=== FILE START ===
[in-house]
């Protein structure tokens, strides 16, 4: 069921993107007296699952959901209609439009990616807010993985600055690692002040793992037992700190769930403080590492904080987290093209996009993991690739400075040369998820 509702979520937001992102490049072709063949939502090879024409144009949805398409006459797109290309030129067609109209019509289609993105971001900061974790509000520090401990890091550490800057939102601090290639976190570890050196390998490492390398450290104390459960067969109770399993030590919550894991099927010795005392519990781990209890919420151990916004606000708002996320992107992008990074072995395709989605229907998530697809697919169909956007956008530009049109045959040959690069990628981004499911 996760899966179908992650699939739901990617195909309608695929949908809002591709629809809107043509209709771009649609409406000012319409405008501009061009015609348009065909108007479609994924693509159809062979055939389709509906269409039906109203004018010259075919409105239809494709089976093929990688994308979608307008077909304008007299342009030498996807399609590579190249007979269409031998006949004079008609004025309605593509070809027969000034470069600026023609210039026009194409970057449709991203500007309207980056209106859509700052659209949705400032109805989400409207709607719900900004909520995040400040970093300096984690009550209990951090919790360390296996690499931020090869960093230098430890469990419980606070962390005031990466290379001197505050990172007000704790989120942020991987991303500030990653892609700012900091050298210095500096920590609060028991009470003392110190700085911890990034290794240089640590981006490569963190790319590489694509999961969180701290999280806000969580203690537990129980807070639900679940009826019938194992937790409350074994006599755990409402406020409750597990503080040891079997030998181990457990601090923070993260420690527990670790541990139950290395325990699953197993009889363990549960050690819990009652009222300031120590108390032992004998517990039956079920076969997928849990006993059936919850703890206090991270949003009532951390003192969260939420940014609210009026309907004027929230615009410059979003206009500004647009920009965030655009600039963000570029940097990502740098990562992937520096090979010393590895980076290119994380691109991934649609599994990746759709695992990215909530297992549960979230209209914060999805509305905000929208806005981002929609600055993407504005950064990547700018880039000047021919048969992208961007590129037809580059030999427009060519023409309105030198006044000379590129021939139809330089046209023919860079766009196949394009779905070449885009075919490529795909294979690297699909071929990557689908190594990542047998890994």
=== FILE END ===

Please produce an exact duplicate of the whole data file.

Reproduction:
[in-house]
């Protein structure tokens, strides 16, 4: 069921993107007296699952959901209609439009990616807010993985600055690692002040793992037992700190769930403080590492904080987290093209996009993991690739400075040369998820 509702979520937001992102490049072709063949939502090879024409144009949805398409006459797109290309030129067609109209019509289609993105971001900061974790509000520090401990890091550490800057939102601090290639976190570890050196390998490492390398450290104390459960067969109770399993030590919550894991099927010795005392519990781990209890919420151990916004606000708002996320992107992008990074072995395709989605229907998530697809697919169909956007956008530009049109045959040959690069990628981004499911 996760899966179908992650699939739901990617195909309608695929949908809002591709629809809107043509209709771009649609409406000012319409405008501009061009015609348009065909108007479609994924693509159809062979055939389709509906269409039906109203004018010259075919409105239809494709089976093929990688994308979608307008077909304008007299342009030498996807399609590579190249007979269409031998006949004079008609004025309605593509070809027969000034470069600026023609210039026009194409970057449709991203500007309207980056209106859509700052659209949705400032109805989400409207709607719900900004909520995040400040970093300096984690009550209990951090919790360390296996690499931020090869960093230098430890469990419980606070962390005031990466290379001197505050990172007000704790989120942020991987991303500030990653892609700012900091050298210095500096920590609060028991009470003392110190700085911890990034290794240089640590981006490569963190790319590489694509999961969180701290999280806000969580203690537990129980807070639900679940009826019938194992937790409350074994006599755990409402406020409750597990503080040891079997030998181990457990601090923070993260420690527990670790541990139950290395325990699953197993009889363990549960050690819990009652009222300031120590108390032992004998517990039956079920076969997928849990006993059936919850703890206090991270949003009532951390003192969260939420940014609210009026309907004027929230615009410059979003206009500004647009920009965030655009600039963000570029940097990502740098990562992937520096090979010393590895980076290119994380691109991934649609599994990746759709695992990215909530297992549960979230209209914060999805509305905000929208806005981002929609600055993407504005950064990547700018880039000047021919048969992208961007590129037809580059030999427009060519023409309105030198006044000379590129021939139809330089046209023919860079766009196949394009779905070449885009075919490529795909294979690297699909071929990557689908190594990542047998890994």